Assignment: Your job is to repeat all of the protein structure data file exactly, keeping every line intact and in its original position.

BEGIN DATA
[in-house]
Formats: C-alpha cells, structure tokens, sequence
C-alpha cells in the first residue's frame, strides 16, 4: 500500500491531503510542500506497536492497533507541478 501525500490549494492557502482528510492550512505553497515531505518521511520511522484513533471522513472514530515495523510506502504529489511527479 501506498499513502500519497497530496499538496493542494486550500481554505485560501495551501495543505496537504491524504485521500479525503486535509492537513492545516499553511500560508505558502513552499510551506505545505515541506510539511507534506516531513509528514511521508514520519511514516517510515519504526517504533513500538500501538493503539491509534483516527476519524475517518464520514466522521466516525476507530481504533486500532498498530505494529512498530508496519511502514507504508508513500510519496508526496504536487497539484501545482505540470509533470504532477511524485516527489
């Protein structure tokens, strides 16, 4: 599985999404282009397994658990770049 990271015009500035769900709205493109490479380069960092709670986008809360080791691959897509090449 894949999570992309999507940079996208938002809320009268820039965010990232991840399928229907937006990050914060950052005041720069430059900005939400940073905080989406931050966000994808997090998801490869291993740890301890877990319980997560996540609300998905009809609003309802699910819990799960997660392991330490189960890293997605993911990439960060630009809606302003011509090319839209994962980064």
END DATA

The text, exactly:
[in-house]
Formats: C-alpha cells, structure tokens, sequence
C-alpha cells in the first residue's frame, strides 16, 4: 500500500491531503510542500506497536492497533507541478 501525500490549494492557502482528510492550512505553497515531505518521511520511522484513533471522513472514530515495523510506502504529489511527479 501506498499513502500519497497530496499538496493542494486550500481554505485560501495551501495543505496537504491524504485521500479525503486535509492537513492545516499553511500560508505558502513552499510551506505545505515541506510539511507534506516531513509528514511521508514520519511514516517510515519504526517504533513500538500501538493503539491509534483516527476519524475517518464520514466522521466516525476507530481504533486500532498498530505494529512498530508496519511502514507504508508513500510519496508526496504536487497539484501545482505540470509533470504532477511524485516527489
């Protein structure tokens, strides 16, 4: 599985999404282009397994658990770049 990271015009500035769900709205493109490479380069960092709670986008809360080791691959897509090449 894949999570992309999507940079996208938002809320009268820039965010990232991840399928229907937006990050914060950052005041720069430059900005939400940073905080989406931050966000994808997090998801490869291993740890301890877990319980997560996540609300998905009809609003309802699910819990799960997660392991330490189960890293997605993911990439960060630009809606302003011509090319839209994962980064």